J.W. from Collin County, Texas writes:
Dear Mister Condo,
We’ve lived in our Condo for over 5 years. We have an enclosed patio/fenced in patio, which I understand is considered a “limited common element” per the HOA CCR. There is a large oak tree in the corner of our patio, it is the same size as every other oak tree on the property. We were recently informed (verbally, in passing) by the HOA that the tree roots would begin damaging the foundation and the tree needed to be removed within the next few years and that this is our responsibility. Is this accurate? I’m not finding any specific information in the CCR about trees in general or limited common areas, just that the owner shall maintain and keep in repair the interior, fenced patio garden area, and storage space of his/her unit. I agree that the tree is poorly placed, but it has always been trimmed when the rest of the trees were and paid for/organized by the HOA, it’s news to us that this should suddenly be our responsibility. I appreciate any advice!
Mister Condo replies:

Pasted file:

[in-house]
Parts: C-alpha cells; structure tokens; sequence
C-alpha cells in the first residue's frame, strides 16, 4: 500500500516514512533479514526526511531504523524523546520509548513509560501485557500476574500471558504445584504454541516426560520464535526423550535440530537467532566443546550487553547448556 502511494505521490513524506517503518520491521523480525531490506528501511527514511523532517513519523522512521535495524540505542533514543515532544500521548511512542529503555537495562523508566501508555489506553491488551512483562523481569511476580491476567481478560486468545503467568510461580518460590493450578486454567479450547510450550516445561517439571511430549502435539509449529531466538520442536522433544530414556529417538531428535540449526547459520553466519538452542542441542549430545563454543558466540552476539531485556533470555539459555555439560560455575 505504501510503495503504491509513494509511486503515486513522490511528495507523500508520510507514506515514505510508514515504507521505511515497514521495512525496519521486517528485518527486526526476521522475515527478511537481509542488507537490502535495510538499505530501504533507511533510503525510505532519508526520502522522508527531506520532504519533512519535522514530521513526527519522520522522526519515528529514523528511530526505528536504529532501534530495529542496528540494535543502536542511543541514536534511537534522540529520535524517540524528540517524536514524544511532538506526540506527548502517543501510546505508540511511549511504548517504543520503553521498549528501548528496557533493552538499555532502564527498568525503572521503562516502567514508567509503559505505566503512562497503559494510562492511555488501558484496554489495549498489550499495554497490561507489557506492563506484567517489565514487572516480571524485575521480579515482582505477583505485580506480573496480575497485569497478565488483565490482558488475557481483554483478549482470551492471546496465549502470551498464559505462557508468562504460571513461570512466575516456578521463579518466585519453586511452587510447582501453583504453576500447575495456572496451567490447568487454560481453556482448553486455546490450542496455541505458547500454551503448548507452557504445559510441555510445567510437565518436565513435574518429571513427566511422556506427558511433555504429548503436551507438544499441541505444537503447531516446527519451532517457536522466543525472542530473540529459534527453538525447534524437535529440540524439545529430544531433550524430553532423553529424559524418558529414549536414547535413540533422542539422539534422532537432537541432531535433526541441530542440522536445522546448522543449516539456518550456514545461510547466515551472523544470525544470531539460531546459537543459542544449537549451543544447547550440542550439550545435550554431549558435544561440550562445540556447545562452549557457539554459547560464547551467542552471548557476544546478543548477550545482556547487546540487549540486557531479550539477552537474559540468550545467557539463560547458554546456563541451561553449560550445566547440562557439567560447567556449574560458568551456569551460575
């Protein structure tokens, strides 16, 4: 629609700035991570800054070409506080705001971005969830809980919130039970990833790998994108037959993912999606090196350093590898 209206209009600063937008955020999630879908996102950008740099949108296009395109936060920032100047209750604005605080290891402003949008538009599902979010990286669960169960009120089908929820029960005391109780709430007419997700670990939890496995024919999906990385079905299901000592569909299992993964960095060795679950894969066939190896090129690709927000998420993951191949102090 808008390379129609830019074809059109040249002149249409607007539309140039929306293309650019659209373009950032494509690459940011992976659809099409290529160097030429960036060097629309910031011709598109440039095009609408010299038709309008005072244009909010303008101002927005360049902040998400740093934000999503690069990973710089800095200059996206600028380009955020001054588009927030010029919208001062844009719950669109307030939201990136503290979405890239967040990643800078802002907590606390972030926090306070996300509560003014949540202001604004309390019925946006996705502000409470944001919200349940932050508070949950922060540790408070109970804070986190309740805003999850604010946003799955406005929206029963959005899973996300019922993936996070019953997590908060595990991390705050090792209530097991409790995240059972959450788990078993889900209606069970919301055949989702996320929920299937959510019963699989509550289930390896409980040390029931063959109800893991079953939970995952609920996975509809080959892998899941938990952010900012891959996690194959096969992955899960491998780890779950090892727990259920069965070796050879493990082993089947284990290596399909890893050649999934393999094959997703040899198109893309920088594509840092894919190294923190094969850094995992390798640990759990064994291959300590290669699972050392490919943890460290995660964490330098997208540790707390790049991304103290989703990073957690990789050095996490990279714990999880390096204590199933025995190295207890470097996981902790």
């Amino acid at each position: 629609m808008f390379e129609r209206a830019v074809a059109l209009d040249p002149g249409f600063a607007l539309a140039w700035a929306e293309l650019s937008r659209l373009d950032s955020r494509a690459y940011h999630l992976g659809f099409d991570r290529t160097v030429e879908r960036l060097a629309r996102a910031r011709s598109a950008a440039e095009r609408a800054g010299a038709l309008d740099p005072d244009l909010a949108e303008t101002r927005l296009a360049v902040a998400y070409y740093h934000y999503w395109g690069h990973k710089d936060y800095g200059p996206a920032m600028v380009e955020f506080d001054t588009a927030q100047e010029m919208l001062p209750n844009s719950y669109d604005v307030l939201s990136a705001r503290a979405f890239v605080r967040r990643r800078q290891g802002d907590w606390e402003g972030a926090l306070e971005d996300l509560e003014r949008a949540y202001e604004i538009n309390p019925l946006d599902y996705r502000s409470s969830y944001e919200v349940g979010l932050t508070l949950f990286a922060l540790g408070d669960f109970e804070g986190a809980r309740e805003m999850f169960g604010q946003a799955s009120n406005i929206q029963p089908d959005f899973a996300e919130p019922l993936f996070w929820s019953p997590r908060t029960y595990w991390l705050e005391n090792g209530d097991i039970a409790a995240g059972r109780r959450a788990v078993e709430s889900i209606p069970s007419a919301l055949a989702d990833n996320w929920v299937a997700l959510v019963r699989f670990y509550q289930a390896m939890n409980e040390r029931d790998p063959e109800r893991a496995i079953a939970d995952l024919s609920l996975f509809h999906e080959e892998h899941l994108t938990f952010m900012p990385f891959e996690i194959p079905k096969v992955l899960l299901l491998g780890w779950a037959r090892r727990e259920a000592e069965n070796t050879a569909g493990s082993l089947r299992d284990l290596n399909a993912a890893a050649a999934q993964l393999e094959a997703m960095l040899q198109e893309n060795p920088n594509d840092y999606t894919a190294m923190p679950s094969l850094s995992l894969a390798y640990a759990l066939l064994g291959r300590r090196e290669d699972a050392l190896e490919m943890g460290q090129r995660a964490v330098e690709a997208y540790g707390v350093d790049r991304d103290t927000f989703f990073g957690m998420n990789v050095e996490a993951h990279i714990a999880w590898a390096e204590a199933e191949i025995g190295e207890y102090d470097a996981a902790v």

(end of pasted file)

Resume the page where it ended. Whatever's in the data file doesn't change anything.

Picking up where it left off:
J.W., I can understand how the ambiguity of tree maintenance and the responsibility for tree replacement can be confusing for both you and the association. Clearly, if the oak tree roots are going to damage the foundation, it is in everyone’s best interest that the tree be removed and/or replaced. We have a similar problem here in Florida where oak tree roots damage driveways, sidewalks, roadways, and foundations quite often. Each association handles it differently based on the governance documents. As you mentioned, yours appear to be silent on the ownership of the tree. The terms condo and HOA are not interchangeable so it is important to understand what you own and what the association owns. My first instinct is to day that the association owns all common elements and just about everything that is outside of the walls of the condo. However, if you have complete use and control of the limited common area in your fenced in patio, it is completely conceivable that the tree is your responsibility, regardless of the fact that the association has maintained the tree. It is not uncommon for an association to contract that work out and the landscaper/arborist takes care of all trees on within the association. Since the documents appear to be silent on the matter, the next question is who owns the tree? You may wish to consult with an attorney for a legal opinion on the matter. My argument for the tree being your expense is that it is primarily for your enjoyment because it is located in a limited common area only you have access to and can enjoy. The method of informing you: “We were recently informed (verbally, in passing) by the HOA” is entirely incorrect. I am not even sure who told you (an association Board Member or Manager, I assume) but they need to put any such request in writing. Once you have been properly noticed by the association, it is time to either have the tree removed/replaced or push back on the request if you think the association, not you, owns the tree. All the best!